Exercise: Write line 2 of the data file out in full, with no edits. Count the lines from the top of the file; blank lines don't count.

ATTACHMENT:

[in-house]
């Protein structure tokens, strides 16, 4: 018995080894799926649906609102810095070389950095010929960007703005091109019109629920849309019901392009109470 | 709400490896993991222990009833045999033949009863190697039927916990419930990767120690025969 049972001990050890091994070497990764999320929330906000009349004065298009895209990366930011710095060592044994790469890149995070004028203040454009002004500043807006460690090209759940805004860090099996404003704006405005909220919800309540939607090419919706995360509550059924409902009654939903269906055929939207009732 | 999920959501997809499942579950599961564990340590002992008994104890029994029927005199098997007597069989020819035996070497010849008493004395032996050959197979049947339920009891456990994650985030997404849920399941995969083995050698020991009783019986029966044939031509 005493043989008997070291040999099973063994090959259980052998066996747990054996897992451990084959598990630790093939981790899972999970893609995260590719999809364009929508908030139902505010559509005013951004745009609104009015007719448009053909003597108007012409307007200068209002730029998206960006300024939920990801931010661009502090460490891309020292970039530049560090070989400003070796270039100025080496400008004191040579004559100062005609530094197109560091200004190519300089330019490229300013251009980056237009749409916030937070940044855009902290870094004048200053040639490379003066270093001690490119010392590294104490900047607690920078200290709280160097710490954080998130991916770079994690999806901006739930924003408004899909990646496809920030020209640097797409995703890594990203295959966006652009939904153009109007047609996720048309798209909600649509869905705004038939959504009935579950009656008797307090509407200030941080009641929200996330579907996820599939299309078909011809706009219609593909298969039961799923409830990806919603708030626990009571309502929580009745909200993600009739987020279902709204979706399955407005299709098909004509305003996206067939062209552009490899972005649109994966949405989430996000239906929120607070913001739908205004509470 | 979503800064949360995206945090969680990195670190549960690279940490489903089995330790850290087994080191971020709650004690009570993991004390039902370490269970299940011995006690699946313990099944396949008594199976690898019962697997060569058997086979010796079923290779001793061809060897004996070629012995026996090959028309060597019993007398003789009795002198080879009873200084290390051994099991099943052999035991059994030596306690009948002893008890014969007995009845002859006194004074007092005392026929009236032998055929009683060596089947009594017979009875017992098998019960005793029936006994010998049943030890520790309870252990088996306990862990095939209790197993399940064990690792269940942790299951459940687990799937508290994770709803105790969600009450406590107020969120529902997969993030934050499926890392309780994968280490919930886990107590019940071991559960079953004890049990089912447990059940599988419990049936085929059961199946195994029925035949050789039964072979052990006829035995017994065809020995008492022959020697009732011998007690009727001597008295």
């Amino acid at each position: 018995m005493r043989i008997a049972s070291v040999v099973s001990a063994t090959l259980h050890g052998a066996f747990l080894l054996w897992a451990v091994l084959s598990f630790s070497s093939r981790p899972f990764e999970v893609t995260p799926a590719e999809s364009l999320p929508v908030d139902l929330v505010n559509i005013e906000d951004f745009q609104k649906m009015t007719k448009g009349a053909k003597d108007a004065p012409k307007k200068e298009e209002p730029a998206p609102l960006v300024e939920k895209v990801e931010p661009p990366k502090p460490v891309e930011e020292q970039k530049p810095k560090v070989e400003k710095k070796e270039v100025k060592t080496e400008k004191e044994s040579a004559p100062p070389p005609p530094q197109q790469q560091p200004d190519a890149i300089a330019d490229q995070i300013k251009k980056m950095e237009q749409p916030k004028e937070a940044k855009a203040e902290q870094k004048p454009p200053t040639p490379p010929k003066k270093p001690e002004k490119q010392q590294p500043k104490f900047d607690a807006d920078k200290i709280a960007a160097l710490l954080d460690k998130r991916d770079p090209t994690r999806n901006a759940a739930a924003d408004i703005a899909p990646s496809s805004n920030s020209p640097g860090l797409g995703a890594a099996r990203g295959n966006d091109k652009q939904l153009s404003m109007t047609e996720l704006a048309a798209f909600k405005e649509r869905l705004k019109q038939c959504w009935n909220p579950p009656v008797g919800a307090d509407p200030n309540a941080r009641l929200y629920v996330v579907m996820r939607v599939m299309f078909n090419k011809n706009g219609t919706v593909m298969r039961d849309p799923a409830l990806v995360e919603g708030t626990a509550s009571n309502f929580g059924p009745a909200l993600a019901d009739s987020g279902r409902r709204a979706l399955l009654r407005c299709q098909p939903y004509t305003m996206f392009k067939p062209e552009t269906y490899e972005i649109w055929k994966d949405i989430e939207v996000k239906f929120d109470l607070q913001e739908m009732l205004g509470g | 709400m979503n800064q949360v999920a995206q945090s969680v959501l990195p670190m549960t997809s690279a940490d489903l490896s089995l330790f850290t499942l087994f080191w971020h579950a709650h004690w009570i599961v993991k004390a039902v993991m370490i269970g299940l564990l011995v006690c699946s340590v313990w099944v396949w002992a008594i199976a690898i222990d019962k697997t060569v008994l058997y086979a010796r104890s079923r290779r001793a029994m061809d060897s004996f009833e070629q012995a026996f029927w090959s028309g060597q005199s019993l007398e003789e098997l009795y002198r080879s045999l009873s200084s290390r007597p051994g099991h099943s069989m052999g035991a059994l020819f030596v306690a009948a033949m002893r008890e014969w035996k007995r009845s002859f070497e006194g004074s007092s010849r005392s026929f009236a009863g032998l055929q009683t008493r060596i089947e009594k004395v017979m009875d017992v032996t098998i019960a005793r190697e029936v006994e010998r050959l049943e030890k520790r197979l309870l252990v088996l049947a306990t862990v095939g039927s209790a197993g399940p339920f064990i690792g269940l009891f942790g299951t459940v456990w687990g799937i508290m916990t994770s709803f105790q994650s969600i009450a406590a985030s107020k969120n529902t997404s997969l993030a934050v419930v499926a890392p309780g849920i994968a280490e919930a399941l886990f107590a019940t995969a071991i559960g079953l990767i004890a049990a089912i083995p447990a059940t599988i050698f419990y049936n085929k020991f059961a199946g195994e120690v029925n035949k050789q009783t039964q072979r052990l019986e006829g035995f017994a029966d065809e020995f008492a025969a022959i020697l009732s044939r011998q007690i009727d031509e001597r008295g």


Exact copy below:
């Protein structure tokens, strides 16, 4: 018995080894799926649906609102810095070389950095010929960007703005091109019109629920849309019901392009109470 | 709400490896993991222990009833045999033949009863190697039927916990419930990767120690025969 049972001990050890091994070497990764999320929330906000009349004065298009895209990366930011710095060592044994790469890149995070004028203040454009002004500043807006460690090209759940805004860090099996404003704006405005909220919800309540939607090419919706995360509550059924409902009654939903269906055929939207009732 | 999920959501997809499942579950599961564990340590002992008994104890029994029927005199098997007597069989020819035996070497010849008493004395032996050959197979049947339920009891456990994650985030997404849920399941995969083995050698020991009783019986029966044939031509 005493043989008997070291040999099973063994090959259980052998066996747990054996897992451990084959598990630790093939981790899972999970893609995260590719999809364009929508908030139902505010559509005013951004745009609104009015007719448009053909003597108007012409307007200068209002730029998206960006300024939920990801931010661009502090460490891309020292970039530049560090070989400003070796270039100025080496400008004191040579004559100062005609530094197109560091200004190519300089330019490229300013251009980056237009749409916030937070940044855009902290870094004048200053040639490379003066270093001690490119010392590294104490900047607690920078200290709280160097710490954080998130991916770079994690999806901006739930924003408004899909990646496809920030020209640097797409995703890594990203295959966006652009939904153009109007047609996720048309798209909600649509869905705004038939959504009935579950009656008797307090509407200030941080009641929200996330579907996820599939299309078909011809706009219609593909298969039961799923409830990806919603708030626990009571309502929580009745909200993600009739987020279902709204979706399955407005299709098909004509305003996206067939062209552009490899972005649109994966949405989430996000239906929120607070913001739908205004509470 | 979503800064949360995206945090969680990195670190549960690279940490489903089995330790850290087994080191971020709650004690009570993991004390039902370490269970299940011995006690699946313990099944396949008594199976690898019962697997060569058997086979010796079923290779001793061809060897004996070629012995026996090959028309060597019993007398003789009795002198080879009873200084290390051994099991099943052999035991059994030596306690009948002893008890014969007995009845002859006194004074007092005392026929009236032998055929009683060596089947009594017979009875017992098998019960005793029936006994010998049943030890520790309870252990088996306990862990095939209790197993399940064990690792269940942790299951459940687990799937508290994770709803105790969600009450406590107020969120529902997969993030934050499926890392309780994968280490919930886990107590019940071991559960079953004890049990089912447990059940599988419990049936085929059961199946195994029925035949050789039964072979052990006829035995017994065809020995008492022959020697009732011998007690009727001597008295």